If you file a claim under the PIP portion of your coverage, your insurer must provide you with a notice of your rights, including available benefits, exclusions and limitations of PIP coverage plus information about when payments are due. Once the insurer has received written notification of PIP losses the company must pay your medical provider within 30 days or you are entitled to earn 10 percent interest on the amount of your loss until it is paid.

You must seek medical attention to protect your rights.

Damage to Vehicles

There is an important distinction between “property damage” to your vehicle and damage to another vehicle.  Florida law requires drivers to have at least $10,000 in “property damage” liability, which pays for damages you cause with your car to another person’s car or property (including rental car reimbursement).  In addition, you may also choose (but are not required) to purchase “Comprehensive” and “Collision” Coverage, which pays for damage to your own car (including rental car reimbursement), regardless of who caused the accident.

Bodily Injury (BI)

Florida law allows a party to recover damages for personal bodily injury, pain and suffering resulting from the negligence of someone else during the course of an automobile accident.  This personal injury, pain and suffering must be permanent, and only a medical provider can determine such permanency.  In order to recover personal injury damages, pain and suffering, you will typically be required to seek medical attention for your injuries.

Because this type of coverage is not mandatory, one of the first questions is whether the at-fault party had Bodily Injury coverage.

The Law Offices of Pelayo Duran, P.A. will explore the types of available coverage in order to protect your rights.

Uninsured Motorist (UM)

This coverage pays for damages that you would be legally entitled to recover from the at-fault party, when the at-fault party does not have insurance or does not have sufficient insurance to cover your damages.  It is important to know that this coverage is discretionary.  Your insurance agent must offer it to you, and you have the right to accept or reject it.  If you choose to reject it, your insurance agent will have you sign a document specifically rejecting the coverage.  Unfortunately, many insurance agents merely present the rejection document to the customer for signature, without taking the time to actually explain what it is that they are rejecting.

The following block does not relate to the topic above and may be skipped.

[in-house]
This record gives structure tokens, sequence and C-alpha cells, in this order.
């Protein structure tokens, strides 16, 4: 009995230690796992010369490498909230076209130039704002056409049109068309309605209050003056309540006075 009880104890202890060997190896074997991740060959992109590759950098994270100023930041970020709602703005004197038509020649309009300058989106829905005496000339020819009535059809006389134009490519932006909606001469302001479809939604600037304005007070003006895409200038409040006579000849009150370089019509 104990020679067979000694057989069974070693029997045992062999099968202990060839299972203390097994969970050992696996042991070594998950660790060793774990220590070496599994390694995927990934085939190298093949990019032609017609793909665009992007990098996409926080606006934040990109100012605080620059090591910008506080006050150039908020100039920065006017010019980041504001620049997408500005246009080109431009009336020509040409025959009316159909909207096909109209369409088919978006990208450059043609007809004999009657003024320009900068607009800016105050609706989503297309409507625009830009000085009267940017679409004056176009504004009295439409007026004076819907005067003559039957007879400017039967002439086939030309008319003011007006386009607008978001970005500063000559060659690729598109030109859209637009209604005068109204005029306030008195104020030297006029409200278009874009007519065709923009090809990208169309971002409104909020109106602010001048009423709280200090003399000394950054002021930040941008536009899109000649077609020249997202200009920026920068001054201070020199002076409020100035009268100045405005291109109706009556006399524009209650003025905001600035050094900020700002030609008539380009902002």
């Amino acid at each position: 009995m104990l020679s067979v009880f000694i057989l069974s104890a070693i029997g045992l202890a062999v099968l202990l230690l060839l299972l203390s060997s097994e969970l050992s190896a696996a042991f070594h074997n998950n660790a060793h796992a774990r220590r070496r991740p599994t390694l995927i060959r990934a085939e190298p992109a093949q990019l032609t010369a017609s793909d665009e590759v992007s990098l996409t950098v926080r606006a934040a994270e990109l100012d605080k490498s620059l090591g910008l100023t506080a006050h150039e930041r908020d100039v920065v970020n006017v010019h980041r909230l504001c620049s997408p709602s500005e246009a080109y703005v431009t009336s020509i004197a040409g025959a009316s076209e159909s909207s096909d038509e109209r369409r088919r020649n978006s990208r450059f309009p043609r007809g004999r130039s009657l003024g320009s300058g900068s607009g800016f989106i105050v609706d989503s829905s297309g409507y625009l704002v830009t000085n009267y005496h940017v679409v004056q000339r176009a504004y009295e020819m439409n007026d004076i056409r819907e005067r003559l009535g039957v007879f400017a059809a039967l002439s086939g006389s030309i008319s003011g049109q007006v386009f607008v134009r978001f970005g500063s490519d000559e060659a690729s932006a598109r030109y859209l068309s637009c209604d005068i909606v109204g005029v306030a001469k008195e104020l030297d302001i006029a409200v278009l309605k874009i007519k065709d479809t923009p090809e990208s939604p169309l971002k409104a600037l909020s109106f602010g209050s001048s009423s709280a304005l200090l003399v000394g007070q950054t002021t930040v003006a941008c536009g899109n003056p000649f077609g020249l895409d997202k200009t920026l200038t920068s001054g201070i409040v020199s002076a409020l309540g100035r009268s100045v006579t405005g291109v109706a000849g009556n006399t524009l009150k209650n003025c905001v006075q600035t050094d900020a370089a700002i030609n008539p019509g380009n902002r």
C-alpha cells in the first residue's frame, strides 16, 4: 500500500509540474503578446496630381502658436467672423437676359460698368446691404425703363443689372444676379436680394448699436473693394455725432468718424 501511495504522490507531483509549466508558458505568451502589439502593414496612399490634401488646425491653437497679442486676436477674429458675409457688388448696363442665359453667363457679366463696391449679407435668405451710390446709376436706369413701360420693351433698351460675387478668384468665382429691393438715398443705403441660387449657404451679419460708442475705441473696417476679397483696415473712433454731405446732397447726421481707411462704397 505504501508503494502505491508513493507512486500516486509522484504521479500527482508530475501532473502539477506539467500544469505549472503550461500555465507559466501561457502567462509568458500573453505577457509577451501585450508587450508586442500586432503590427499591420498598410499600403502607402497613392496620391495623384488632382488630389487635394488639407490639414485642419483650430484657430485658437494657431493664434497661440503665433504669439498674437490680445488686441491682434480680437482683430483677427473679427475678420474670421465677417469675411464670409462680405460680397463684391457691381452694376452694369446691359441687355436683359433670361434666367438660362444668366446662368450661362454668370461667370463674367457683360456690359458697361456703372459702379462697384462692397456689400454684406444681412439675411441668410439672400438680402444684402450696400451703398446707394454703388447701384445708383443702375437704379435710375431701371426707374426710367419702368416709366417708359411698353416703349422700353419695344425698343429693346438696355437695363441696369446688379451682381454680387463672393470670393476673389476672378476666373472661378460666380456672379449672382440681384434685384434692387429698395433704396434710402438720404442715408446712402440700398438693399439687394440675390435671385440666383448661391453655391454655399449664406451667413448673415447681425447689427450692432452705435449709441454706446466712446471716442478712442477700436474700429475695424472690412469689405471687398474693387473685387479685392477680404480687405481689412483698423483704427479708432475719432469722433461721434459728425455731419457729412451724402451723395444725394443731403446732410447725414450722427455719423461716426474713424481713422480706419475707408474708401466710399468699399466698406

You must understand that if you choose to reject the uninsured motorist coverage, an accident with an at-fault party who does not have bodily injury coverage is likely to result in you being unable to recover any damages whatsoever for any pain and suffering that you may have sustained as a result of the accident.

In Florida you can get uninsured motorist coverage in “stackable” and “non-stackable” forms.   Stackable coverage means the UM coverage limits for each car covered on your policy can be added together. So, if you insure three cars and have stackable UM of $10,000 per person and $20,000 per accident (commonly referred to as “10/20”) the actual protection if one of these vehicles were involved in an accident with an uninsured motorist would be “30/60”.  Non-stackable coverage is a cheaper form of protection that limits coverage to individual vehicle limits, Insurers are not required to offer non-stackable coverage.

Medical Payments

 Although Florida has no-fault PIP requirements, you can also get more complete coverage by paying additional amounts for Medical Payment Coverage. This discretionary coverage would pay for reasonable expenses incurred for necessary medical services received within three years from the date of your accident (in addition to the amount already covered by PIP).  One additional benefit to having Medical Payment Coverage is that it can pay for the 20 percent of expenses not covered by PIP.